Are High-Stakes Tests Worth It?

EAST LANSING, Mich. — The nationally mandated English language proficiency test, given to students whose second language is English, is causing unintended psychological stress for students who can least afford it, according to a Michigan State University researcher.

In research published in the December edition of the journal TESOL Quarterly, MSU’s Paula Winke said teachers and test administrators should assist in the reform of the English Language Proficiency Assessment. Otherwise, the test could negatively impact the academic success of the country’s more than 5 million English Language Learners (defined as those who speak another language).

Paula Winke, assistant professor of second second language studies, discusses her study with students. Photo by G.L. Kohuth

“The test is supposed to measure how well a school teaches English, but the students feel it measures their own abilities and whether they’re a good person,” said Winke, an assistant professor of second languages. “So students often don’t understand why the test is so difficult. They think, ‘Why am I such a failure?’”

Most affected are kindergarten through second graders, who often haven’t mastered holding a pencil to fill in bubbles or reading long paragraphs silently – skills required to take the ELPA, Winke said.

Under the federal school improvement initiative No Child Left Behind, ELLs are required to take the ELPA every year – even if they’re bilingual and even if they don’t plan to take English language classes, Winke said. The test measures students’ ability to speak, write and read English.

Winke began her research after Michigan’s spring 2007 ELPA. She gathered data from 267 test administrators, some of whom indicated their students “wished they weren’t Hispanic or Chaldean so they didn’t have to take the test.”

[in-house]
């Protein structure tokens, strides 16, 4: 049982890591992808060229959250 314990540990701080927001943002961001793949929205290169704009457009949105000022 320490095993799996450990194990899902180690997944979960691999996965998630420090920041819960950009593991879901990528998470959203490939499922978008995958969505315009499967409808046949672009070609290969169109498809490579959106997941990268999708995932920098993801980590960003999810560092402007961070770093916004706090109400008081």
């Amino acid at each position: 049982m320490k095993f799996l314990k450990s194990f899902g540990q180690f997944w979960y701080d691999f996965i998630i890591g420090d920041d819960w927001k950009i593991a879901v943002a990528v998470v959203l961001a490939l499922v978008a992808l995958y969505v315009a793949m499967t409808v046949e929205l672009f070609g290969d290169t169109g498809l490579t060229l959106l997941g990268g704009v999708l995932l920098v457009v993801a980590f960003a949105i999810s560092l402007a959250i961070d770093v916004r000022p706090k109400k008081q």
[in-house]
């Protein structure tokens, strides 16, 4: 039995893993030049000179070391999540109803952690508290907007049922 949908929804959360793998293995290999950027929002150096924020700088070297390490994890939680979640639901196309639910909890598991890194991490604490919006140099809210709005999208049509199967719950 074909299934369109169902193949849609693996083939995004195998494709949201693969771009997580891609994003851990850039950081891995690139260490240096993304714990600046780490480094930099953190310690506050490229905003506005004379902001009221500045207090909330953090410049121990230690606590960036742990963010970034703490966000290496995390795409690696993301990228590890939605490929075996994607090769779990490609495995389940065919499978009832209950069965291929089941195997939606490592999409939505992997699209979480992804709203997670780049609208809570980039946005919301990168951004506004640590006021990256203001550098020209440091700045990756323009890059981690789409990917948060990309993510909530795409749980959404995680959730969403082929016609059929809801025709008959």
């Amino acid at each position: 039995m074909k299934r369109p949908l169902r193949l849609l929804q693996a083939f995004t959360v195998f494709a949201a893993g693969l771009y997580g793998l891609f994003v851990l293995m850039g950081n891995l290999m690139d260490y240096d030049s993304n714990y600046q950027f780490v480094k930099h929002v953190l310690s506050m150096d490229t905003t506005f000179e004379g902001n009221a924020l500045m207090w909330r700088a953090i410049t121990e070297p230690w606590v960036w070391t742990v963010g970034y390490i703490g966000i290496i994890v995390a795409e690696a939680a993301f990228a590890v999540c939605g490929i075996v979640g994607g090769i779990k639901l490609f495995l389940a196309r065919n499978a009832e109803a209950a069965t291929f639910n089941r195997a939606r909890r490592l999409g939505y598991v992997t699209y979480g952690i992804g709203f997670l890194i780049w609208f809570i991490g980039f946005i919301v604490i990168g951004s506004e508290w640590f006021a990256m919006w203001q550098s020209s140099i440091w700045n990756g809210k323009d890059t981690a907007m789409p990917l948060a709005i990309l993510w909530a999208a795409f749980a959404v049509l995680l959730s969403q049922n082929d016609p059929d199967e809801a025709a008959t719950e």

When parents indicate on school enrollment forms that another language is spoken at home, students become eligible for English language classes, Winke said. Michigan requires 100 percent of its eligible students to take the ELPA, even if they arrived in the United States days before the exam.

Government funding for English language programs is tied to school performance, she said, so there’s pressure from the top down to do well. And it shows.

In Winke’s research, some test administrators indicated young children shook with fear and cried while taking the test. The situation was made worse because, by law, test administrators aren’t allowed to explain the instructions.

In other cases, administrators said English as a Second Language classes stopped because teachers were tied up for five to eight weeks administering the test.

While improvements have been made to the ELPA, there’s a long way to go, Winke said. Teachers and administrators should be able to explain test directions. And test questions should be better targeted to students’ grade levels, and when those questions become too hard, the test should stop.

“The U.S. government and states are moving toward a more test-centric society, and we might want to put the brakes on that a bit and consider how these tests impact children,” Winke said.

Winke is the recipient of the 2012 TESOL Award for Distinguished Research for her study. The annual award is given to the best research paper in the teaching English language field.

*Source: Michigan State University

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